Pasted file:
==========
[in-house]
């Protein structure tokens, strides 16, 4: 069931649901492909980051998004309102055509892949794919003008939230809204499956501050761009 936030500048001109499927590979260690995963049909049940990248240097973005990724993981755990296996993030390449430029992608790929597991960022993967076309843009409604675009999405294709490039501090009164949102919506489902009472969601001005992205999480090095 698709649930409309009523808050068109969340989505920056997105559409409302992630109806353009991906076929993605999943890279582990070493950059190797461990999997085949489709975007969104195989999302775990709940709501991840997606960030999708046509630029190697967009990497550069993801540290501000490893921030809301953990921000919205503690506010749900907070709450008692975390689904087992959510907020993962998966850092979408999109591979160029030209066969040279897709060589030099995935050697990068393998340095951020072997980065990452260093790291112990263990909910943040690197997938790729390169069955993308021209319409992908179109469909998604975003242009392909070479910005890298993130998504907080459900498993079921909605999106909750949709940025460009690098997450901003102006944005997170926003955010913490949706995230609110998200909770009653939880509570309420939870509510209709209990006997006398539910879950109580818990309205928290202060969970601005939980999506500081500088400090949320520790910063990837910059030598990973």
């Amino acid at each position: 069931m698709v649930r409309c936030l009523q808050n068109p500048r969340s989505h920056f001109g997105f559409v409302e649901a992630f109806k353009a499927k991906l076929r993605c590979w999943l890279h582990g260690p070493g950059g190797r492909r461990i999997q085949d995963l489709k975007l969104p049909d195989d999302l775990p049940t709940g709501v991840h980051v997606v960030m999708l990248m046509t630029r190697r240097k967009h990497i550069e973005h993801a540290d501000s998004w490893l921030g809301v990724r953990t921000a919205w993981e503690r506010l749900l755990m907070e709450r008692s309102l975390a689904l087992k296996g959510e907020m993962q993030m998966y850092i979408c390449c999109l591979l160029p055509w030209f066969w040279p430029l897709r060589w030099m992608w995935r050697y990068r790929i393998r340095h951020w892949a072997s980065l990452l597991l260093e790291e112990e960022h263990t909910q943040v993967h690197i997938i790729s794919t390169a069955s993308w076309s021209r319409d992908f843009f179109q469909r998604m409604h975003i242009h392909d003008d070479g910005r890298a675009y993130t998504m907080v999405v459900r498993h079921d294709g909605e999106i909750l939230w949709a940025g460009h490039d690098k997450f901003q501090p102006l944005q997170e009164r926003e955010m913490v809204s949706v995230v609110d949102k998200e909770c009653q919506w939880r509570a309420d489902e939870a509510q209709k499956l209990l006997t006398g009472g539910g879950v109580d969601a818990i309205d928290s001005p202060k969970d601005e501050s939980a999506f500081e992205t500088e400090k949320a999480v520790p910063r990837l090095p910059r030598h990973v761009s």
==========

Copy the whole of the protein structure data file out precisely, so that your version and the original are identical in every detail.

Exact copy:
[in-house]
């Protein structure tokens, strides 16, 4: 069931649901492909980051998004309102055509892949794919003008939230809204499956501050761009 936030500048001109499927590979260690995963049909049940990248240097973005990724993981755990296996993030390449430029992608790929597991960022993967076309843009409604675009999405294709490039501090009164949102919506489902009472969601001005992205999480090095 698709649930409309009523808050068109969340989505920056997105559409409302992630109806353009991906076929993605999943890279582990070493950059190797461990999997085949489709975007969104195989999302775990709940709501991840997606960030999708046509630029190697967009990497550069993801540290501000490893921030809301953990921000919205503690506010749900907070709450008692975390689904087992959510907020993962998966850092979408999109591979160029030209066969040279897709060589030099995935050697990068393998340095951020072997980065990452260093790291112990263990909910943040690197997938790729390169069955993308021209319409992908179109469909998604975003242009392909070479910005890298993130998504907080459900498993079921909605999106909750949709940025460009690098997450901003102006944005997170926003955010913490949706995230609110998200909770009653939880509570309420939870509510209709209990006997006398539910879950109580818990309205928290202060969970601005939980999506500081500088400090949320520790910063990837910059030598990973």
């Amino acid at each position: 069931m698709v649930r409309c936030l009523q808050n068109p500048r969340s989505h920056f001109g997105f559409v409302e649901a992630f109806k353009a499927k991906l076929r993605c590979w999943l890279h582990g260690p070493g950059g190797r492909r461990i999997q085949d995963l489709k975007l969104p049909d195989d999302l775990p049940t709940g709501v991840h980051v997606v960030m999708l990248m046509t630029r190697r240097k967009h990497i550069e973005h993801a540290d501000s998004w490893l921030g809301v990724r953990t921000a919205w993981e503690r506010l749900l755990m907070e709450r008692s309102l975390a689904l087992k296996g959510e907020m993962q993030m998966y850092i979408c390449c999109l591979l160029p055509w030209f066969w040279p430029l897709r060589w030099m992608w995935r050697y990068r790929i393998r340095h951020w892949a072997s980065l990452l597991l260093e790291e112990e960022h263990t909910q943040v993967h690197i997938i790729s794919t390169a069955s993308w076309s021209r319409d992908f843009f179109q469909r998604m409604h975003i242009h392909d003008d070479g910005r890298a675009y993130t998504m907080v999405v459900r498993h079921d294709g909605e999106i909750l939230w949709a940025g460009h490039d690098k997450f901003q501090p102006l944005q997170e009164r926003e955010m913490v809204s949706v995230v609110d949102k998200e909770c009653q919506w939880r509570a309420d489902e939870a509510q209709k499956l209990l006997t006398g009472g539910g879950v109580d969601a818990i309205d928290s001005p202060k969970d601005e501050s939980a999506f500081e992205t500088e400090k949320a999480v520790p910063r990837l090095p910059r030598h990973v761009s």